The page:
"I see you everywhere, in the stars, in the river; to me you’re everything that exists; the reality of everything."
Virginia Woolf’s suicide note, written to her husband Leonard.
On 28 March 1941 Virginia Woolf put on her coat, filled the pockets with rocks and walked into the River Ouse near her home and drowned herself. Her body wasn’t found until 18 April 1941. Her husband buried her cremated remains in their garden.
Literary Birthday - 25 January
Happy Birthday, Virginia Woolf, born 25 January 1882, died 28 March 1941
Virginia Woolf: Top 10 Quotes On Writing
- A woman must have money and a room of her own if she is to write fiction.
- I would venture to guess that Anon, who wrote so many poems without signing them, was often a woman.
- It is the nature of the artist to mind excessively what is said about him. Literature is strewn with the wreckage of men who have minded beyond reason the opinions of others.
- Every secret of a writer’s soul, every experience of his life, every quality of his mind is written large in his works.
- Nothing has really happened until it has been recorded.
- It is worth mentioning, for future reference, that the creative power which bubbles so pleasantly in beginning a new book quiets down after a time, and one goes on more steadily. Doubts creep in. Then one becomes resigned. Determination not to give in, and the sense of an impending shape keep one at it more than anything.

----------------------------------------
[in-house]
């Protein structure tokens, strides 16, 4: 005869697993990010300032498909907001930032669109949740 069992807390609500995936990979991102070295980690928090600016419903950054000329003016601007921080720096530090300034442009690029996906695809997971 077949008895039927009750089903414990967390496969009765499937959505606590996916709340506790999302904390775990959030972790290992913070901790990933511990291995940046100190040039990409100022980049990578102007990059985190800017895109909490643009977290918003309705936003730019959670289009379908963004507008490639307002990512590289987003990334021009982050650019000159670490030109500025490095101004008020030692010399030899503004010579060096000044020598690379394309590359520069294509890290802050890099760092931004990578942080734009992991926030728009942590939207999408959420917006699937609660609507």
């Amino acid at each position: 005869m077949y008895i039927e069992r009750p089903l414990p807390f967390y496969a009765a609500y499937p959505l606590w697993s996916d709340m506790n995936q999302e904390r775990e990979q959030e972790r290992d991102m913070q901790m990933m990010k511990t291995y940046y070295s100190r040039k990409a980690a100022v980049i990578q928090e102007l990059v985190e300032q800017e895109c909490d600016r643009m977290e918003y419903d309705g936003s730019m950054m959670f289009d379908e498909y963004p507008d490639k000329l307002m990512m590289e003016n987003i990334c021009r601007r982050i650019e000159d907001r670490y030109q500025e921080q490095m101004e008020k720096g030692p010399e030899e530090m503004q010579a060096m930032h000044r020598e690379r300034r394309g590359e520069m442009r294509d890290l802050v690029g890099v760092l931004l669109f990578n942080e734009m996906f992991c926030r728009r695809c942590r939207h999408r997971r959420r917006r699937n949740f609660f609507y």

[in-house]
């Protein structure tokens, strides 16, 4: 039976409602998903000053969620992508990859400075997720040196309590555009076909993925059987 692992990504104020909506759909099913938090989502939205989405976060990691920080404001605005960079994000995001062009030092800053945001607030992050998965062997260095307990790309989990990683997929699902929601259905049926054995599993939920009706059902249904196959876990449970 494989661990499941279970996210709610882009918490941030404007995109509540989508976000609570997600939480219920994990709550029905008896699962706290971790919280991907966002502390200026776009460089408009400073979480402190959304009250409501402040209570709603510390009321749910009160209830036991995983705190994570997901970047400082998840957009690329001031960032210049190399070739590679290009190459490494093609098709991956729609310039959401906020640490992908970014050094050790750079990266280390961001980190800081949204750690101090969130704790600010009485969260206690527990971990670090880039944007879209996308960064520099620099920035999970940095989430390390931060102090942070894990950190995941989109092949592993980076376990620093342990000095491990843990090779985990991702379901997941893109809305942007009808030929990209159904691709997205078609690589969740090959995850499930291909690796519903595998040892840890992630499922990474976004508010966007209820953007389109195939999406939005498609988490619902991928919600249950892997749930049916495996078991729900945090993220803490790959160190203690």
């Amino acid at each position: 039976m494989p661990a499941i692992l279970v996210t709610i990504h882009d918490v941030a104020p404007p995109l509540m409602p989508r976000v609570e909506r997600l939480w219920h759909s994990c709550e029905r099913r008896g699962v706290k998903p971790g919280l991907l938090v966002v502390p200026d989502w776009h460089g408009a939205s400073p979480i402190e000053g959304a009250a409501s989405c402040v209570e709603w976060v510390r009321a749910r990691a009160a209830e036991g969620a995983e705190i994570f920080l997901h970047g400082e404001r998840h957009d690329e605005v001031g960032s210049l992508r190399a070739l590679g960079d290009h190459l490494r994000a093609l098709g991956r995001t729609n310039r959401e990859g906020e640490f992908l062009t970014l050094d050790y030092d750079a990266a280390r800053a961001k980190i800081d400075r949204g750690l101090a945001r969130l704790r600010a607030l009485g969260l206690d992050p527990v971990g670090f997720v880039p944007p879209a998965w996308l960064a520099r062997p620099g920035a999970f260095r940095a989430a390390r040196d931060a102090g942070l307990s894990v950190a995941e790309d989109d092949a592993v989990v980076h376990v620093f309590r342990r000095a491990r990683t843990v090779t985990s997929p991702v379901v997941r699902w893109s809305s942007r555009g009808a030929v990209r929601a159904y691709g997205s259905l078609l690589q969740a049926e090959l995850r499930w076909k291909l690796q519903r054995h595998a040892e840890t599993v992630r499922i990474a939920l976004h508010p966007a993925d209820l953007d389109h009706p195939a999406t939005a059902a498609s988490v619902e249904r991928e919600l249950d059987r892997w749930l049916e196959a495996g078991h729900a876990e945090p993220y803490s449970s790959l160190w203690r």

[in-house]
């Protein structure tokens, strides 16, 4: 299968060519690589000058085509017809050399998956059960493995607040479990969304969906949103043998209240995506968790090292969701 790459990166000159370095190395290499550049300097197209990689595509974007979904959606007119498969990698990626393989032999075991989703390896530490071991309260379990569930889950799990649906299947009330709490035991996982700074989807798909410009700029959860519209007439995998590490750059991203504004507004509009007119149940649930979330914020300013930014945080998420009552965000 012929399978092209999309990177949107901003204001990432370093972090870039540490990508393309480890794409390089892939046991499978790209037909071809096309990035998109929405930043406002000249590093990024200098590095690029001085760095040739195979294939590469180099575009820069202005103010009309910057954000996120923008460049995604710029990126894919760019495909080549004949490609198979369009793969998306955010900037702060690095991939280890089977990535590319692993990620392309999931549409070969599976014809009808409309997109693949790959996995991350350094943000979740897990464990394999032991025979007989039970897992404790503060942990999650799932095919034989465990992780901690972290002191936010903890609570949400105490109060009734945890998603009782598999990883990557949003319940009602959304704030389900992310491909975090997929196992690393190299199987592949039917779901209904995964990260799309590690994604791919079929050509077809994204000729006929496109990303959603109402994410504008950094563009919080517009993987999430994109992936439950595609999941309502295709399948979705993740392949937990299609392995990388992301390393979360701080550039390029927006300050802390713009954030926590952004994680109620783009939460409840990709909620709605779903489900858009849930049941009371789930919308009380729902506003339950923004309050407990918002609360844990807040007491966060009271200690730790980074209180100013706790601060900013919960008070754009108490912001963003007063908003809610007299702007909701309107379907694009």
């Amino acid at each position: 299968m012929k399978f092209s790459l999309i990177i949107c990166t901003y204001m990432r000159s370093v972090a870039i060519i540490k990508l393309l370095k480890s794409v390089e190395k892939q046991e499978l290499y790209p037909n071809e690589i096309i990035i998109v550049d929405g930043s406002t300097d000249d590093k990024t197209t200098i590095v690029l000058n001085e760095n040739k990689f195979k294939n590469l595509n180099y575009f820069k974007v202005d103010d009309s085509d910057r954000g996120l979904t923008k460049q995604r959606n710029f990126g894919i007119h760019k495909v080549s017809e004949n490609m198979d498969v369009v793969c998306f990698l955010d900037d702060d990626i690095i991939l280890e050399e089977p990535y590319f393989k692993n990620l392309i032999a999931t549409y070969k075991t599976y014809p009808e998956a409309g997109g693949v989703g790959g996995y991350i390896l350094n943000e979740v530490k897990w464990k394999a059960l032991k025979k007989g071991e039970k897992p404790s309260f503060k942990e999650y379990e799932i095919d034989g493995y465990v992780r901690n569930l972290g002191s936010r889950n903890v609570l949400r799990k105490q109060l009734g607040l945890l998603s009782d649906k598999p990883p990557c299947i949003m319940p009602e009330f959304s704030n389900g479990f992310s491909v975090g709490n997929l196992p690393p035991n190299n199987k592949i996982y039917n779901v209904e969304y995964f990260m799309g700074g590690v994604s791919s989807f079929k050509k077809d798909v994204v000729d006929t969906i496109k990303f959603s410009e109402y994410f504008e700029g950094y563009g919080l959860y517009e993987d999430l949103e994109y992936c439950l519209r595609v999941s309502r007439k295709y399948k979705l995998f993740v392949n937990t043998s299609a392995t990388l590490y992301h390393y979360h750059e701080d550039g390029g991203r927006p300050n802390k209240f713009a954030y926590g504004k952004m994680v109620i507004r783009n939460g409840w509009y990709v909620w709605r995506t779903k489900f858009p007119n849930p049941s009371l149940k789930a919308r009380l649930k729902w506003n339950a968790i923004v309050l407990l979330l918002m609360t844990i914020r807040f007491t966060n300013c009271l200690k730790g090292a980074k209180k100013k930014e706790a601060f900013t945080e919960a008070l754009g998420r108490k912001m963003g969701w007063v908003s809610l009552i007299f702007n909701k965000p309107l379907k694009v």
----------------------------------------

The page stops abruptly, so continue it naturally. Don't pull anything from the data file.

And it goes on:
- If you do not tell the truth about yourself you cannot tell it about other people.
- A biography is considered complete if it merely accounts for six or seven selves, whereas a person may well have as many as a thousand.
- Fiction is like a spider’s web, attached ever so slightly perhaps, but still attached to life at all four corners. Often the attachment is scarcely perceptible.
- The poet gives us his essence, but prose takes the mould of the body and mind.
Woolf was an English writer, and an important figure in London literary society. She was a member of the Bloomsbury Group. Her most famous works include the novels Mrs Dalloway, To the Lighthouse, and Orlando. Interest in Virginia Woolf and her writings revived with the feminist writings in the 1970s.
By Amanda Patterson from Writers Write
The Charleston Farmhouse, frequented by the writer Virginia Woolf and many important visitors connected to the Bloomsbury Group, including T. S. Eliot, E. M. Forster, Roger Fry and Lytton Strachey.